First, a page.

Published in the Montreal Gazette on July 14, 2012
It’s rather poignant to ponder in passing that the recently created esplanade of the ultra-modern ‘Quartier des spectacles’ was in days gone by the ill-fated site of one of the more notorious murders of the Edwardian Period. Even so, a little over a century ago, halfway up that same splendid walkway that today graces the ‘Quartier’, Constable George D. Shea of the Montreal Police Force, lost his life at the hands of a half-crazed desperado who had an infamous reputation for violent outbursts.
The Gazette reported in its April 7, 1908 edition that only the day before the tragic killing there had been a fierce disagreement between one John Dillon (also known at the time as ‘James Smith’) and his boarding house landlady, Mrs. B. Pritchard of 34 Mance street. Dillon, who had been drinking heavily that same Monday morning, threatened the terrified woman with a shotgun, so frightening her that she rapidly contacted the police to deal with the situation. Their intervention, which involved Montreal’s Fire Brigade as well, lasted a little over five hours.
When Constables T. O’Shaughnessy and Joseph Foucault first arrived from a nearby police precinct, Dillon greeted them with double-barreled shotgun fire. Foucault was struck, though not seriously injured. O’Shaughnessy quickly sent in for reinforcements.
Around the same moment, he also badly wounded Detective Chief Silas Huntingdon Carpenter, who after which spent nearly six weeks in hospital recovering from his various injuries.
A shaky standoff, in front of an estimated 5,000 curious onlookers, endured for several more hours. On multiple occasions, Dillon presented himself at the window and, according to one newspaper report, “could have been picked off with a good shot” by any of the officers below. Despite the loss of their comrade, however, the police did not want to go that way, not at first anyway.
Somewhat later, firemen directed a powerful stream of water into Dillon’s room, hoping to force the madman out in that fashion. It was not an uncommon tactic at the time. Eventually, as darkness fell, Constable Patrick Dooner and another three policemen entered the building from the rear, confronted Dillon in his room, shooting him on the spot. The offender was not, however, fatally injured and was taken to the General Hospital, then located on Dorchester Street near St. Lawrence. As for the building from which the gory drama took place, it was totally destroyed by heavy water damage.
What caused Dillon’s folly is not known although rumours abounded that Mrs. Pritchard, who was in fact a widow, had spurned his frequent advances. The ‘couple’ had been spotted several times by various people in the streets of Montreal.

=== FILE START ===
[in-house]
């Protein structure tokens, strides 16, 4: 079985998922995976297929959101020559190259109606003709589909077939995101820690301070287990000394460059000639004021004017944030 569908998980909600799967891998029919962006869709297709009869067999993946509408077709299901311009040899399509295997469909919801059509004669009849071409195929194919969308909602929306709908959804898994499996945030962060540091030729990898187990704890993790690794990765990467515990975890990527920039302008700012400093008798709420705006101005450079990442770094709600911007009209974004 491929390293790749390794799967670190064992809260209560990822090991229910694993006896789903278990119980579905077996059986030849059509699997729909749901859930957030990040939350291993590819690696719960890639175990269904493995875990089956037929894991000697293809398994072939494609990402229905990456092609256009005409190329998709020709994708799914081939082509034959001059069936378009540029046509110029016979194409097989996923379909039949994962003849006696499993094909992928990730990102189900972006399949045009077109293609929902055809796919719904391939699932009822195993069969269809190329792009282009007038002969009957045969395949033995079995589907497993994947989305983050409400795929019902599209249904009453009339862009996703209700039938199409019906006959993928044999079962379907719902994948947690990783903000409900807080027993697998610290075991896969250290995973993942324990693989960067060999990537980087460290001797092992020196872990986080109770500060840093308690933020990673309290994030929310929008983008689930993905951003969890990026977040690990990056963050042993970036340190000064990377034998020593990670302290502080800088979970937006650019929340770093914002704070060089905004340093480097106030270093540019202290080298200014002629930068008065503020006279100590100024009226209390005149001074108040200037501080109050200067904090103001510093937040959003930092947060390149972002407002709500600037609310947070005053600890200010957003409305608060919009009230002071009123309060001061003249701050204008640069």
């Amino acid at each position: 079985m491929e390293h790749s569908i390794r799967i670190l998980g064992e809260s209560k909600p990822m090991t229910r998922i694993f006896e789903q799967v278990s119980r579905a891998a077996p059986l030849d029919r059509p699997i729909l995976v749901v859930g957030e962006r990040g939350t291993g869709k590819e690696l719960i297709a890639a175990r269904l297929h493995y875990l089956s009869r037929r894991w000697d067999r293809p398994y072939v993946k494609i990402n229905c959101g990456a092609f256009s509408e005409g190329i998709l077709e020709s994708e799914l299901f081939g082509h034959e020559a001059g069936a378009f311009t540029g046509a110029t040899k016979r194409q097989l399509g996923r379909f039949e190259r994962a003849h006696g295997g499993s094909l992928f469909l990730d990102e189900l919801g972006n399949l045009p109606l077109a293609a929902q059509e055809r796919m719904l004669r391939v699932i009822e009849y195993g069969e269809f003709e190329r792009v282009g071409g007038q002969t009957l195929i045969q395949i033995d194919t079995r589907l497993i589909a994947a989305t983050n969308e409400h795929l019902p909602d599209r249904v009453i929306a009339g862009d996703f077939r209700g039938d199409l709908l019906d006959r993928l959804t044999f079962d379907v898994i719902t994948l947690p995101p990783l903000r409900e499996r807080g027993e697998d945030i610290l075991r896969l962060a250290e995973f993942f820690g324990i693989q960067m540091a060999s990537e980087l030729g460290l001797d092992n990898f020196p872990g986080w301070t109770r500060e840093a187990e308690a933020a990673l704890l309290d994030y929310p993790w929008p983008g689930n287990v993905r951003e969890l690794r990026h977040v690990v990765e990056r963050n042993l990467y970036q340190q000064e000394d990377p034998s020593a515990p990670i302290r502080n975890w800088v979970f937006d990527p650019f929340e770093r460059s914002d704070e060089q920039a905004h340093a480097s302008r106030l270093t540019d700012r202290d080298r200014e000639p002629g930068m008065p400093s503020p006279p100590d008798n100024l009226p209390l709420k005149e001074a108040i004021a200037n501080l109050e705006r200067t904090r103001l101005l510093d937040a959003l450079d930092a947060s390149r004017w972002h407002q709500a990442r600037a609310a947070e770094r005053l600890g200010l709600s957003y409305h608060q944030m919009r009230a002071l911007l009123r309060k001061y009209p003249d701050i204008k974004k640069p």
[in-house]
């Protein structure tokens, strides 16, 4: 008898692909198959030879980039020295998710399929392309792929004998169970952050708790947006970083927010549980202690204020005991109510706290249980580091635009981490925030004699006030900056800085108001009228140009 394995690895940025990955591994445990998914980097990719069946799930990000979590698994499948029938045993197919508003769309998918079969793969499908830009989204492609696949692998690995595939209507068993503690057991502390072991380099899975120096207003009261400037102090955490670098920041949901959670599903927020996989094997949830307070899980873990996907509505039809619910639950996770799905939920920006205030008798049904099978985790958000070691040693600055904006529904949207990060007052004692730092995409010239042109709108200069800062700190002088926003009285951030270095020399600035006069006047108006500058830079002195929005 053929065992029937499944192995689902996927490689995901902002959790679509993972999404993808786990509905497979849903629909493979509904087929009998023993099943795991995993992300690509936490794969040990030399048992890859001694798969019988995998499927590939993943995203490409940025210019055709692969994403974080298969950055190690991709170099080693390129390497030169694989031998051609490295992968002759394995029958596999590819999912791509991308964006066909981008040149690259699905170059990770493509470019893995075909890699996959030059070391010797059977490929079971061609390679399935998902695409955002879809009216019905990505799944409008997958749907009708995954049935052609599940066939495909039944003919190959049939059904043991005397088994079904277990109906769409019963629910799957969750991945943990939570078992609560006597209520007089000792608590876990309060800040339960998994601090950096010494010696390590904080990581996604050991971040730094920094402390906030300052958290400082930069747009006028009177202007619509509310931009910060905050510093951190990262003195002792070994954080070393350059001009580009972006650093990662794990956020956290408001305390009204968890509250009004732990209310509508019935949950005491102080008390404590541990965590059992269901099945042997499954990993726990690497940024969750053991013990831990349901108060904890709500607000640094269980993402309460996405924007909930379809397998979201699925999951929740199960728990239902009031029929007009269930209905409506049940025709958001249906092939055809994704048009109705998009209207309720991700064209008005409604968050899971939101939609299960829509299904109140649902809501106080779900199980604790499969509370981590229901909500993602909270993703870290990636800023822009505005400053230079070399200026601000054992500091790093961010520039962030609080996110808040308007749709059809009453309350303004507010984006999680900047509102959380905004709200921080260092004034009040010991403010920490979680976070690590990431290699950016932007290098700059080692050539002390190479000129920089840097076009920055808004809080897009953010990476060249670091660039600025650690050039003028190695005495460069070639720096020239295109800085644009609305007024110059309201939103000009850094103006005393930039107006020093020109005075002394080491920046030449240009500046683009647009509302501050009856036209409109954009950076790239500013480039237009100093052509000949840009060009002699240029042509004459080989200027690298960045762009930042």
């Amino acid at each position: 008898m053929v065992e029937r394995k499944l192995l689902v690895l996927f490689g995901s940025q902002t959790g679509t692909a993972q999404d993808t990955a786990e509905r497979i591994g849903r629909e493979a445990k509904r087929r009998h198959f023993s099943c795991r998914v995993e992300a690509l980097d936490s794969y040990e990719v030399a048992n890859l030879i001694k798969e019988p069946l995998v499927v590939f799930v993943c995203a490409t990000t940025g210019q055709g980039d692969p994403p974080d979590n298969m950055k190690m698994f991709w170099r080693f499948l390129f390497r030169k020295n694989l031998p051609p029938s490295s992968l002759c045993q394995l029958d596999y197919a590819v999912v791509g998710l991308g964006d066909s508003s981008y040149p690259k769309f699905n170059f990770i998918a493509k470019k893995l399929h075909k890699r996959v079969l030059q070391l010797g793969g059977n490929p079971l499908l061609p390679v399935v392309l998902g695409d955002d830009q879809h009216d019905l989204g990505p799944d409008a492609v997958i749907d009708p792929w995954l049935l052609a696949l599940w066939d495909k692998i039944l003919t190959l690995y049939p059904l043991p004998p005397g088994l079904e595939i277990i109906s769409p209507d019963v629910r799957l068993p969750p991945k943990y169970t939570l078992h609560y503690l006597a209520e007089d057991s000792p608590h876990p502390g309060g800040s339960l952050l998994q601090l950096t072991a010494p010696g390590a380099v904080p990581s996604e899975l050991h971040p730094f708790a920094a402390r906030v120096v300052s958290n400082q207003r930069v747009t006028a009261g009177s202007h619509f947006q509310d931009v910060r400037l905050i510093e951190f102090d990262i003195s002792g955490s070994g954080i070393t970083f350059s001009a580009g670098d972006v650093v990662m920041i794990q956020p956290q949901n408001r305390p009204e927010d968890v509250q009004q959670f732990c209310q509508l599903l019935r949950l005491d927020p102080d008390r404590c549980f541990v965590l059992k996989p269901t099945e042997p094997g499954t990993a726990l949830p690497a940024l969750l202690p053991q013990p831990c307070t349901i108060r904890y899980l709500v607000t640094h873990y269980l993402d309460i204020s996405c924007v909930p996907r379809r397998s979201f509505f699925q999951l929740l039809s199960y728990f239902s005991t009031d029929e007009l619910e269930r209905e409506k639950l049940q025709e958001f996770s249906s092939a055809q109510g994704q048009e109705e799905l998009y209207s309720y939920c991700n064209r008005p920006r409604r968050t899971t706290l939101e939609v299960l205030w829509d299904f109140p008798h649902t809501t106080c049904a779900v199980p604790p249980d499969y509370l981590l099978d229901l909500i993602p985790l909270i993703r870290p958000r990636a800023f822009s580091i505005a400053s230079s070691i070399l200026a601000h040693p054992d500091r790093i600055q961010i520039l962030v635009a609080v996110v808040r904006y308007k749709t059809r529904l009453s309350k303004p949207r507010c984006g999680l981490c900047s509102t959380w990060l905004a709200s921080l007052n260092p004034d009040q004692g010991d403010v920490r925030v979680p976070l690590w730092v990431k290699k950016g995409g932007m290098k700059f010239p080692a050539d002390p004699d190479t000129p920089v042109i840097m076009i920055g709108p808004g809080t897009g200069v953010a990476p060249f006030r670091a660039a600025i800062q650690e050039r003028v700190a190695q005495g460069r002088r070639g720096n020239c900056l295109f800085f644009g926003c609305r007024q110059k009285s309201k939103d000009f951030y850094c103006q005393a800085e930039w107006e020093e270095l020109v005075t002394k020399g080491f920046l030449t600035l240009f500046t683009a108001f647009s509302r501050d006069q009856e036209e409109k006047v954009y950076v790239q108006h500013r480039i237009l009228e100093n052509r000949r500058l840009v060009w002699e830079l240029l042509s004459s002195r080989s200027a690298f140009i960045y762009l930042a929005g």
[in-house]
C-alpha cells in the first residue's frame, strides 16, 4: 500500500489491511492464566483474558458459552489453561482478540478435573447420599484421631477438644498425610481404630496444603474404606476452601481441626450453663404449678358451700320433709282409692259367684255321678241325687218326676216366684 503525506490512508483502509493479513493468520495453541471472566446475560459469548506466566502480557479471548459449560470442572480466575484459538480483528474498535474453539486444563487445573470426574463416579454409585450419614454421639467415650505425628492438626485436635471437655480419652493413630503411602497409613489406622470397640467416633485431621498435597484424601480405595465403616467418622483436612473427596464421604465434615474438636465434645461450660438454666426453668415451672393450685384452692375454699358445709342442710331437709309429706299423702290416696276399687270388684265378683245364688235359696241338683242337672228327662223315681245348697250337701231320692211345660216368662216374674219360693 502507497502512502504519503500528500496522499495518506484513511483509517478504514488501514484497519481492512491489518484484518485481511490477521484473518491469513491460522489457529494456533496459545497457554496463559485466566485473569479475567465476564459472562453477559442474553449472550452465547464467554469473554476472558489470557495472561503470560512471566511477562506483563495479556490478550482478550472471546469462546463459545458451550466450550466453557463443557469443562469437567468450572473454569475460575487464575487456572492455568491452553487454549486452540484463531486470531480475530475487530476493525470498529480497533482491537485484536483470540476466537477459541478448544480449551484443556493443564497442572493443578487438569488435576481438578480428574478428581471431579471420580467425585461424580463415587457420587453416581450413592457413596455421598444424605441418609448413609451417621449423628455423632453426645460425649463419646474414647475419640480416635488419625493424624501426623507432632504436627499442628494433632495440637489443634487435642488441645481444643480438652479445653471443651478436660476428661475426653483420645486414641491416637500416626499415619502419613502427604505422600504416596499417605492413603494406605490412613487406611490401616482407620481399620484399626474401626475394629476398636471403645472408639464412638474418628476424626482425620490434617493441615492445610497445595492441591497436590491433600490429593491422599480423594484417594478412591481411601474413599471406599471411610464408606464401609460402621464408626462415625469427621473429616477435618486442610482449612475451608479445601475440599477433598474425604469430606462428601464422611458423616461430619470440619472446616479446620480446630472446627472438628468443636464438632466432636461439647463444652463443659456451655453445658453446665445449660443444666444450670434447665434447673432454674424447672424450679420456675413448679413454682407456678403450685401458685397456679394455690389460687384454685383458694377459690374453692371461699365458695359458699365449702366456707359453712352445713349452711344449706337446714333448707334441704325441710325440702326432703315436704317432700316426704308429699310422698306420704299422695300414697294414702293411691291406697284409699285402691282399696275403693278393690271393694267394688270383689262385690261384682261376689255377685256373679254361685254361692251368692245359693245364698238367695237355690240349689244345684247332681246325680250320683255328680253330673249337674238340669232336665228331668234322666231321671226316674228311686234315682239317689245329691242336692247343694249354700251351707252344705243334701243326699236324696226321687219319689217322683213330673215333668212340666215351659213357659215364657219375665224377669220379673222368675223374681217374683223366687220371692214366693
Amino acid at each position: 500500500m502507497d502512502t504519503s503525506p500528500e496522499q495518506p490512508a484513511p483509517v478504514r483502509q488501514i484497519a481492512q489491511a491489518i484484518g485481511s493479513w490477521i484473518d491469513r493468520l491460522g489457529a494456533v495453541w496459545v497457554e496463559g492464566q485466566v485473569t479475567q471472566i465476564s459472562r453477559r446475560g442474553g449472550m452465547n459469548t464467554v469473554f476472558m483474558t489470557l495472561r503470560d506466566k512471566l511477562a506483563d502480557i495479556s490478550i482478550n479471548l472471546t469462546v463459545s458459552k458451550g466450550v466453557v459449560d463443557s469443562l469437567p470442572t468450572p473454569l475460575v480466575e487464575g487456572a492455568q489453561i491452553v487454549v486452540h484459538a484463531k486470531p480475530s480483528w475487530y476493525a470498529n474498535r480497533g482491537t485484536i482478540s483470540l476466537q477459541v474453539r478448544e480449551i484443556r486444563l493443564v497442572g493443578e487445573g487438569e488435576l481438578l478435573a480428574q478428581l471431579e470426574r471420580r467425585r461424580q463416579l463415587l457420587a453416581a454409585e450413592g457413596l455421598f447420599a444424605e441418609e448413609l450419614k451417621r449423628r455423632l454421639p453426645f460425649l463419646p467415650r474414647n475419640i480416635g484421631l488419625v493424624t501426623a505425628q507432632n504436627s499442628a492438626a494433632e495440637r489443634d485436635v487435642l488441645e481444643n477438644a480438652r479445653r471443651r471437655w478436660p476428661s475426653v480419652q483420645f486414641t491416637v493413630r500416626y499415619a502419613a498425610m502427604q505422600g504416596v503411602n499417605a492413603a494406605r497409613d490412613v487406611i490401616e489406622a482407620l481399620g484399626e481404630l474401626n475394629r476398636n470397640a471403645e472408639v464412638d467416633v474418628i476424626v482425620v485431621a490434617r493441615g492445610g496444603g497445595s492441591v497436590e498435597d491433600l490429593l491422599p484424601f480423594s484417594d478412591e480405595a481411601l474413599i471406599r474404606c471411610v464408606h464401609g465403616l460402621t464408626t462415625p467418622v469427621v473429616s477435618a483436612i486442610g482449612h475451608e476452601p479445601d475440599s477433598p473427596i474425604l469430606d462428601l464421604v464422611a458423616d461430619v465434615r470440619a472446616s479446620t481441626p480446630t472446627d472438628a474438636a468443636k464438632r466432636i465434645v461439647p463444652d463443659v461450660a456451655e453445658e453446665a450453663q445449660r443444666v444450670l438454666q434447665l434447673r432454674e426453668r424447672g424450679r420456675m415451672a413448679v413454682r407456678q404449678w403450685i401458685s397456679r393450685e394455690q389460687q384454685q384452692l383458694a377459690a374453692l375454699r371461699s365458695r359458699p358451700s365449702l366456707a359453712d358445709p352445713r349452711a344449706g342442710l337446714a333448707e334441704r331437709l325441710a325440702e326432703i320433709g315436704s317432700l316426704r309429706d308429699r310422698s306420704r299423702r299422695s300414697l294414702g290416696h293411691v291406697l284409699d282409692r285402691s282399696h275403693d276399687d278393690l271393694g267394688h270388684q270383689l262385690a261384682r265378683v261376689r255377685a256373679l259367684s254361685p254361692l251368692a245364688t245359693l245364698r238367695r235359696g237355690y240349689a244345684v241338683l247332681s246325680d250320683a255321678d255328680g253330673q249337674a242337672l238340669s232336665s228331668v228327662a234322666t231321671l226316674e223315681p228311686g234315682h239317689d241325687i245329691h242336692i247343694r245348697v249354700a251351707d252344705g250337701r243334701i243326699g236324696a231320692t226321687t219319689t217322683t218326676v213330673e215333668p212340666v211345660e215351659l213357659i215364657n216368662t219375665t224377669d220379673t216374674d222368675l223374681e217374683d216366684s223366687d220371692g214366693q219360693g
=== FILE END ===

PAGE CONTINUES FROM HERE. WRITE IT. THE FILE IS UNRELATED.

Dillon, a bookkeeper by trade, had been in Montreal since 1896 and was well-known throughout the city his for immaculate, almost elitist presentation.
Nevertheless, few who knew him well were surprised by the tragic turn of events. “He was subject to fits of what then seemed to us to be insanity”, said Mr. John B. Sutherland, general manager of a booksellers company for whom Dillon had worked from time to time. “They would come suddenly at intervals. When he had had any liquor he would simply go crazy, and I am certain from what I know of the man that when he did the shooting in Montreal he was altogether out of his senses”.
Over time, Dillon recovered from his wounds and was brought before the courts. Seventeen months later he was found guilty of the murder of Constable Shea and was sentenced to be hanged on November 19, 1909. However, the very day the punishment was to be carried out, Dillon received a pardon. He died a model prisoner in July of 1910 at St. Vincent de Paul Penetentiary in north end Montreal. There, in his final year spent most often in sickness, he read and did whatever work was requested of him by the authorities. He never once spoke about the crime he had committed.
As was the policy at the time, Constable Shea’s young widow and mother of their infant child was given a one time payment $1000 by the Police Benevolent Society.
Ironically, Shea’s badge number was 191 and the previous holder of that pin number, Constable John O’Connell, was also killed while on duty, although in O’Connell’s case accidentally.
In that regard, the Montreal Star had perhaps understated in an editorial the day after the 1908 tragedy: “We do not always appreciate the risks which the police and the firemen take in our behalf, and all as a part of the day’s work”.
The esplanade of the ‘Quartier des spectacles’ in June of 2012. It was more or less where the fountain is today that the young Constable George D. Shea was so tragically murdered.